Mind upload and the digital twin – you, but not really YOU
We can think of the copy as a digital clone or twin, but it wouldn’t be you. It would be a mental copy of you, including all your memories up to the time your brain was scanned. But from then on, the copy would generate its own memories in the simulated world it was installed in. He could interact with other simulated people, learn new things and have new experiences. Or maybe it would interact with the physical world through robotic interfaces. At the same time, the biological you would generate new memories and skills and knowledge.
In other words, your biological mind and your digital copy would immediately begin to diverge. They would be identical for a moment and then grow apart. Your skills and abilities would vary. Your knowledge and understanding would vary. Your personality and goals would differ. After a few years there would be big differences. And yet both versions “feel the real you.”
This is a critical point – the copy would have the same sentiments of: individuality that you have. It would feel equally entitled to own its own property and earn its own wages and make its own decisions. In fact, you and the copy would probably have a dispute over who gets to use your name because you’d both feel like you’ve been using it your whole life.
If I made a copy of myself, it would wake up in a simulated reality and fully believe it was the real one Louis Barry Rosenberg, a lifelong technologist. If it were able to communicate with the physical world through robotic means, the copy would feel like it had every right to live in my house, drive my car, and go to work. After all, the copy would remember buying that house and getting that job and doing everything else I can remember.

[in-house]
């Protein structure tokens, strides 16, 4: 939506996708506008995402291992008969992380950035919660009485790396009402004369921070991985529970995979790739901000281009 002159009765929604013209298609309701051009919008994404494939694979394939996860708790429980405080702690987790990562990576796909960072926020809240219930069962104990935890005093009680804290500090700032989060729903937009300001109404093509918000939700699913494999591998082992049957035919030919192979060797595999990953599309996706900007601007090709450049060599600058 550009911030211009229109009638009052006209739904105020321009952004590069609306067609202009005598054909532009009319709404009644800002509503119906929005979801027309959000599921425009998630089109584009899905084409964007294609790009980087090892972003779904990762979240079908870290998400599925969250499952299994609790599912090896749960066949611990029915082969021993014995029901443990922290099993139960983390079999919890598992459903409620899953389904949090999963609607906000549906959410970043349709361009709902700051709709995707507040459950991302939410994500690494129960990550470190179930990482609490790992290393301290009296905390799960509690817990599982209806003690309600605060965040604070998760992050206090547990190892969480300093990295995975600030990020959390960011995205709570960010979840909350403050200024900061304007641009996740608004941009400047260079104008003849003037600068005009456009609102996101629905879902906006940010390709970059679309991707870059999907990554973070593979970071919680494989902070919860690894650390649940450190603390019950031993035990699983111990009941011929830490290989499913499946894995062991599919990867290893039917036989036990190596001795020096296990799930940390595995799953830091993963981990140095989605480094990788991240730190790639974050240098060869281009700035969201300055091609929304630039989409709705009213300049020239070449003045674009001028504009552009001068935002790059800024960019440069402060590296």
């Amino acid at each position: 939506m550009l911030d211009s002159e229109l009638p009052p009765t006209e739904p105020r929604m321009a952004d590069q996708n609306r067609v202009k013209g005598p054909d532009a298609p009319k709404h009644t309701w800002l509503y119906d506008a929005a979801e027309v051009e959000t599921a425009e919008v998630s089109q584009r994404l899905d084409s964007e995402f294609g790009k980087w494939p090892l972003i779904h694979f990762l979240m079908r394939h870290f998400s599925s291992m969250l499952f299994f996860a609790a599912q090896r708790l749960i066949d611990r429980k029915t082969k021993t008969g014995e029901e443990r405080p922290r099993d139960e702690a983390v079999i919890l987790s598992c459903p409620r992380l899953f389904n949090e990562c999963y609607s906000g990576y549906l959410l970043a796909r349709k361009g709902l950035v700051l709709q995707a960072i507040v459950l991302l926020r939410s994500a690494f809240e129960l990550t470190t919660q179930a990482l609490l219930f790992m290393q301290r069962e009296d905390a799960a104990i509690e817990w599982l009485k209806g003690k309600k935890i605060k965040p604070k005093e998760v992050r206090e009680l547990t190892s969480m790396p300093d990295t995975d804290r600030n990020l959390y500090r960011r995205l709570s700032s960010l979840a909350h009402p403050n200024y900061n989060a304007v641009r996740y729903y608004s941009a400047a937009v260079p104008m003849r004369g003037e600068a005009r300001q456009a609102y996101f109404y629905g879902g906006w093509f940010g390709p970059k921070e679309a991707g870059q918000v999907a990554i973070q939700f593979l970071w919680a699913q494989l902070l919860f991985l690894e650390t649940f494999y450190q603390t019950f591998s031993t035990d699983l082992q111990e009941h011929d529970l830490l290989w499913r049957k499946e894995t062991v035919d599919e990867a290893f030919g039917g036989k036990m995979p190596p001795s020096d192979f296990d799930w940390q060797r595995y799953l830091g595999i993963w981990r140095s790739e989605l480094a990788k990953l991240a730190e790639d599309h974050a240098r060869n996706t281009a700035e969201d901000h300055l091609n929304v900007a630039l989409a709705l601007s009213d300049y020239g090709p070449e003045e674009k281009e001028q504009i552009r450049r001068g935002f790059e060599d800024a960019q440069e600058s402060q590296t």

In other words, creating a digital copy through “mind uploading” has nothing to do with allowing you to live forever. Instead, it would create a competitor who has identical skills, abilities, and memories, and who feels equally justified in owning your identity.
And yes, the copy would feel equally married to your spouse and parent to your children. If this technology were possible, we could even imagine that the digital copy would sue you for joint custody of your children, or at least visitation rights.
To tackle the paradox of make a copy of a person instead of enabling digital immortality, some futurists are proposing an alternative approach. Instead of scanning a mind and uploading it to a computer, they hypothesize the possibility of gradually transforming a person’s brain, neuron by neuron, into a non-biological substrate. This is often referred to as “cyborg” rather than “upload” and is an even more challenging technical task than scanning and simulation. In addition, it’s unclear whether gradual replacement actually solves the identity problem, so I’d call this direction uncertain at best.